Dr. Thomas was at the forefront of medical breakthroughs. He invented several surgical tools and methods, many of which are still used today. He is most notably credited with identifying a solution for a deadly condition known as “Blue Baby Syndrome” — a congenital heart affliction in babies.

During his over four-decade career at Hopkins, Dr. Thomas passed down the knowledge by training dozens of other aspiring surgeons, particularly Black men, like Fred Gilliam and Jerry Harris. 

Fred Gilliam and Jerry Harris at their StoryCorps interview in Baltimore, Maryland. Photo by Alletta Cooper for StoryCorps.

Many of the men who Dr. Thomas trained had little-to-no formal medical training before they worked for him, including Fred and Jerry.

They came to StoryCorps to remember the time they spent learning and training under Dr. Thomas, and how his mentorship changed their lives.

Dr. Vivien Thomas in his lab. Public Domain. 

Dr. Vivien Thomas never received a formal medical degree, but In 1976, he received an honorary degree from Johns Hopkins Hospital. Dr. Thomas died in 1985.

Fred Gilliam started his work with Dr. Thomas shortly after finishing high school. Dr. Thomas encouraged and enabled Fred to continue his higher education. Fred received his Associates degree in Emergency Medical Technology, and he went on to work at the American Red Cross.

Jerry Harris had previously been in nursing school before his time with Dr. Thomas. He honed his skills in pediatric surgery during his time with Dr. Thomas, and later stayed at Johns Hopkins as a coordinator in the School of Medicine. Harris died in 2019.

This broadcast is supported in part by the Corporation for Public Broadcasting, a private corporation funded by the American people, and the National Endowment for the Arts.

Originally aired July 1st, 2022, on NPR’s Morning Edition.

A Columbine Survivor On Going Home To Teach

Warning: the audio version of this story contains strong language.

Mandy Cooke was a sophomore at Columbine High School in Littleton, Colorado in 1999, when two students opened fire at the school, killing 13 people and themselves.

Mandy later became a teacher back at Columbine.

At StoryCorps in Denver, Mandy sat down with Paula Reed — her former teacher from Columbine — to talk about the two decades that followed, and the lasting impact of the shooting.

Originally broadcast May 27, 2022 on NPR’s Morning Edition.

Top photo: Paula Reed (L) and Mandy Cooke (R) at StoryCorps in Denver, CO. By Kevin Oliver for StoryCorps.

Breaking Baseball’s Color Barrier: How Jackie Robinson Inspired One Man “To Be Somebody”

On April 15, 1947, Jackie Robinson broke the color barrier in Major League Baseball when he took Ebbets Field for the Brooklyn Dodgers. That day is a historic marker for racial progress, but his journey to becoming the first African American player in the majors began in Daytona Beach, Florida — a year earlier.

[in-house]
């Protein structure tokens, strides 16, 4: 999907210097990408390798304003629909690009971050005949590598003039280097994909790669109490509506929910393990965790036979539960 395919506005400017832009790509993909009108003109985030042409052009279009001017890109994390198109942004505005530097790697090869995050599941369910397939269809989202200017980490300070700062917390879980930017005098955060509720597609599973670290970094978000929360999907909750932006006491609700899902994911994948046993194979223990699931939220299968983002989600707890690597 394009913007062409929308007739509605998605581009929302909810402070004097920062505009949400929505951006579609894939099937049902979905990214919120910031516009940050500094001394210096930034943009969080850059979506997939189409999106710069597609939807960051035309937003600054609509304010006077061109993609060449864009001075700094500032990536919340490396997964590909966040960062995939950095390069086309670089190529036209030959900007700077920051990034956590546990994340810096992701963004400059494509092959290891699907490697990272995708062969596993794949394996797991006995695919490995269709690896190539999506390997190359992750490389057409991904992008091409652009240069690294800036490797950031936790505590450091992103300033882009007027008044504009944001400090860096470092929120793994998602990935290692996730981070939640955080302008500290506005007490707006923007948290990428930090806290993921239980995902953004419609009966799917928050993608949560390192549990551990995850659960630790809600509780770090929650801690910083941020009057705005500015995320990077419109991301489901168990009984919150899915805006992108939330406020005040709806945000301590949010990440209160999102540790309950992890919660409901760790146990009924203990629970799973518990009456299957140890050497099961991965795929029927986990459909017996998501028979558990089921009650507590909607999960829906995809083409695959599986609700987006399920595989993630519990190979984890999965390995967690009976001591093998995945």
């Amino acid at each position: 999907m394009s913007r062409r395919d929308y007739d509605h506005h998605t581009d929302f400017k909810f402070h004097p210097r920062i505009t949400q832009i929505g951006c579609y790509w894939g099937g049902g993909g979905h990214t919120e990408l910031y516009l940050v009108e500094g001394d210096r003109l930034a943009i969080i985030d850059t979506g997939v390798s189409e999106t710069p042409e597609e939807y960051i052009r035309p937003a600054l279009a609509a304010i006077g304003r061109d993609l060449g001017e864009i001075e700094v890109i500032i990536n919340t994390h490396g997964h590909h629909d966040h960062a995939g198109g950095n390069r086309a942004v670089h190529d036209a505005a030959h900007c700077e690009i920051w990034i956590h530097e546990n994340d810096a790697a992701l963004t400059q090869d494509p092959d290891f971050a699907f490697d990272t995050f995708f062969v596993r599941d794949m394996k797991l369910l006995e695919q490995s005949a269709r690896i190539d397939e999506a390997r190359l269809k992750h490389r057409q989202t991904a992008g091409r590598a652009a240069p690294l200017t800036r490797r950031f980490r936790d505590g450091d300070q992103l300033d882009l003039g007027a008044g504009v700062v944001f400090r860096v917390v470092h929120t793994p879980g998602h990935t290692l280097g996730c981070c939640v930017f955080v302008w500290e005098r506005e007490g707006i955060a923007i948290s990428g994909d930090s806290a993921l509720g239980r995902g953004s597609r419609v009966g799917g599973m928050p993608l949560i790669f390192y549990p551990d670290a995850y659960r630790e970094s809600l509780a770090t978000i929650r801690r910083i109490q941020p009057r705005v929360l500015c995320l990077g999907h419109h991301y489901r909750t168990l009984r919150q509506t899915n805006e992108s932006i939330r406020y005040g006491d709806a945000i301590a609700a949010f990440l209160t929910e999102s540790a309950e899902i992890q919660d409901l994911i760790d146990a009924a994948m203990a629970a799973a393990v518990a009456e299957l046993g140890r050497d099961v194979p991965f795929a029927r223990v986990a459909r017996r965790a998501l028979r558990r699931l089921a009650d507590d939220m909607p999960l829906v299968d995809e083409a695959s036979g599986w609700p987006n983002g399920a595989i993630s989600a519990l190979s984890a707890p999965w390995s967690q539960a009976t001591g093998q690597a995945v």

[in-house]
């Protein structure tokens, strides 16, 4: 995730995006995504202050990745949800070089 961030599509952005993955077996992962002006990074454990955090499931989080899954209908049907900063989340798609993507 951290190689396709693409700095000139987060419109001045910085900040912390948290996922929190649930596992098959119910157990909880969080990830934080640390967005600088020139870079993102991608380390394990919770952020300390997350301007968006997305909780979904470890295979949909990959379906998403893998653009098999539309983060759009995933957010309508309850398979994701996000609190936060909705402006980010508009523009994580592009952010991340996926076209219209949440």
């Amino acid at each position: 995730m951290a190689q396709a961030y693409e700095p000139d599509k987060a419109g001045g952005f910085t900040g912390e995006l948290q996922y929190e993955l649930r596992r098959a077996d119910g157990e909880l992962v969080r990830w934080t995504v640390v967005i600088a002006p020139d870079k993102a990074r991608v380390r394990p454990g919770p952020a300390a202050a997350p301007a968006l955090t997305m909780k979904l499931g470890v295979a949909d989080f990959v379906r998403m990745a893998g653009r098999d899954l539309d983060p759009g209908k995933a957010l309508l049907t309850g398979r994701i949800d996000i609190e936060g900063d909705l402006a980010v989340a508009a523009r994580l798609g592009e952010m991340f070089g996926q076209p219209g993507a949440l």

During the spring of 1946, Robinson was a member of the Montreal Royals, the minor league club for the Dodgers, and he was in Daytona Beach to train. In the segregated South, he couldn’t play on whites-only ballfields with the rest of his team, so he practiced at Kelly Field, a local playground in the Black section of town.

It was at Kelly Field where Harold Lucas, Jr. met Jackie Robinson.

Photo of 6-year-old Harold Lucas, Jr., from 1949. Courtesy of Harold Lucas, Jr.

The Royals were preparing to play a minor league game in Sanford, Florida, but segregation laws — and a mob of threatening townsfolk — prevented Robinson from taking the field. So Black leaders in Daytona Beach stepped in, and gave Robinson a place to play — and an opportunity for Black residents to cheer for him.

Harold Lucas attended Robinson’s first game, and remembered that day at StoryCorps.

Top Photo: D’Lorah Butts-Lucas, Harold Lucas, Jr. and Darryll Lucas after their StoryCorps interview in Daytona Beach, Florida on March 21, 2022.

Hear more about Jackie Robinson’s journey to the big leagues in Daytona Beach.

Originally aired April 15, 2022, on NPR’s Morning Edition.

Bringing Hope and a Love of Horses to L.A. Streets

Ghuan Featherstone grew up in South Central Los Angeles. He has one clear memory of riding a horse for the first time, in Griffith Park, when he was eight years old. It was a feeling that he never forgot, and a lifelong passion was born.

When Ghuan left the military and returned to L.A. years later, he began to immerse himself in the craft of riding and caring for horses. After a tragic fire destroyed his neighborhood stable, Ghuan saw a hole torn into his community. Instead of standing by, Ghuan decided to step forward to found a new stable: Urban Saddles.

Jordan Humphreys riding his horse Winter at the Urban Saddles Stables, in South Gate, California.

He came to StoryCorps with his mentee Jordan Humphreys. At just 13 years old Jordan has become a cornerstone of Urban Saddles.

Top photo: Ghuan Featherstone and Jordan Humphreys at their StoryCorps interview in Los Angeles, California on December 15th, 2021. By Maja Sazdic for StoryCorps.

Originally aired January 28th, 2022 on NPR’s Morning Edition.

A Pastor Who Was Once A Mischievous Child, Pays Tribute To “The People That Nurtured Me”

Growing up in the 1950s in Montgomery, AL., Rev. Farrell Duncombe or “Little Farrell,” as he was known by his family and friends, had a mischievous side. But he had many role models who kept him in line. One such person was his own father, Rev. Henry A. Duncombe Sr., who was the pastor of their church, St. Paul A.M.E. Church of Montgomery. 

It was at that church, where Farrell also drew inspiration from his Sunday school teacher, Miss Rosalie — eventually known to the rest of the world as Rosa Parks.

Later on, Farrell took all the lessons he’d learned growing up and went on to become a public school band teacher, and then a principal. He also stepped into his father’s shoes and became a pastor at his childhood church.

In 2010, Farrell came to StoryCorps with his friend and fraternity brother, Howard Robinson, to reflect on the people who nurtured him, and the humility he feels standing at his father’s pulpit. 

Rev Farrell Duncombe died on June 2, 2021 in Montgomery, Alabama.

Top Photo: Rev. Farrell Duncombe and Howard Robinson at their StoryCorps interview in Montgomery, AL on November 24, 2010. By Elizabeth Straight for StoryCorps.

Originally aired June 11, 2021, on NPR’s Morning Edition. 

Listen to Rev. Dumcombe’s story on the StoryCorps Podcast.